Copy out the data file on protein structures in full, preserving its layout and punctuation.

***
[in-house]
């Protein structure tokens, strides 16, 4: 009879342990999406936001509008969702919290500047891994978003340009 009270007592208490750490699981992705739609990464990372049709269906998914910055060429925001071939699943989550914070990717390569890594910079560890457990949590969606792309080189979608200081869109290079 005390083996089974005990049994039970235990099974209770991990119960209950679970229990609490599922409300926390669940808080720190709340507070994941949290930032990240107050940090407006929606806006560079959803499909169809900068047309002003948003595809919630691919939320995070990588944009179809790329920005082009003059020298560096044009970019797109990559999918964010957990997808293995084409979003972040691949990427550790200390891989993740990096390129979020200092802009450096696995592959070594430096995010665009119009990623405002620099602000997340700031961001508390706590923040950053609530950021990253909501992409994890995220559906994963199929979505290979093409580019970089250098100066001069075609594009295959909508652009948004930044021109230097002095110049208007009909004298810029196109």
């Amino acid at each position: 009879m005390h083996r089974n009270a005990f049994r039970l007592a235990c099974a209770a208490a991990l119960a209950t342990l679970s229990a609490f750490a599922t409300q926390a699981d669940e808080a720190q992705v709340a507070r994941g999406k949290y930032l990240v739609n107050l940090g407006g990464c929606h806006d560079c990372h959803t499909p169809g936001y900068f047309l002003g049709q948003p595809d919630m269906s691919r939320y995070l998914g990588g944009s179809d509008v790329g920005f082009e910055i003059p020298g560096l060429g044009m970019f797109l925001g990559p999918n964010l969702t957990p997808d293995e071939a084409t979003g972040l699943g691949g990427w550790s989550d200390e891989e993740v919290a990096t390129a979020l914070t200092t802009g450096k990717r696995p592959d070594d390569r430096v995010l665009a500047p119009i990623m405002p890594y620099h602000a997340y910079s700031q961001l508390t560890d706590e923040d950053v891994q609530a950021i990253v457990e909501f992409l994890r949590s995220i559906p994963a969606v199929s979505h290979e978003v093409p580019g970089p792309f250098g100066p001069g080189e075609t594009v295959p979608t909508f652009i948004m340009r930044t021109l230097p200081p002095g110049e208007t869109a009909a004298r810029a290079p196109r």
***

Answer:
[in-house]
């Protein structure tokens, strides 16, 4: 009879342990999406936001509008969702919290500047891994978003340009 009270007592208490750490699981992705739609990464990372049709269906998914910055060429925001071939699943989550914070990717390569890594910079560890457990949590969606792309080189979608200081869109290079 005390083996089974005990049994039970235990099974209770991990119960209950679970229990609490599922409300926390669940808080720190709340507070994941949290930032990240107050940090407006929606806006560079959803499909169809900068047309002003948003595809919630691919939320995070990588944009179809790329920005082009003059020298560096044009970019797109990559999918964010957990997808293995084409979003972040691949990427550790200390891989993740990096390129979020200092802009450096696995592959070594430096995010665009119009990623405002620099602000997340700031961001508390706590923040950053609530950021990253909501992409994890995220559906994963199929979505290979093409580019970089250098100066001069075609594009295959909508652009948004930044021109230097002095110049208007009909004298810029196109």
């Amino acid at each position: 009879m005390h083996r089974n009270a005990f049994r039970l007592a235990c099974a209770a208490a991990l119960a209950t342990l679970s229990a609490f750490a599922t409300q926390a699981d669940e808080a720190q992705v709340a507070r994941g999406k949290y930032l990240v739609n107050l940090g407006g990464c929606h806006d560079c990372h959803t499909p169809g936001y900068f047309l002003g049709q948003p595809d919630m269906s691919r939320y995070l998914g990588g944009s179809d509008v790329g920005f082009e910055i003059p020298g560096l060429g044009m970019f797109l925001g990559p999918n964010l969702t957990p997808d293995e071939a084409t979003g972040l699943g691949g990427w550790s989550d200390e891989e993740v919290a990096t390129a979020l914070t200092t802009g450096k990717r696995p592959d070594d390569r430096v995010l665009a500047p119009i990623m405002p890594y620099h602000a997340y910079s700031q961001l508390t560890d706590e923040d950053v891994q609530a950021i990253v457990e909501f992409l994890r949590s995220i559906p994963a969606v199929s979505h290979e978003v093409p580019g970089p792309f250098g100066p001069g080189e075609t594009v295959p979608t909508f652009i948004m340009r930044t021109l230097p200081p002095g110049e208007t869109a009909a004298r810029a290079p196109r």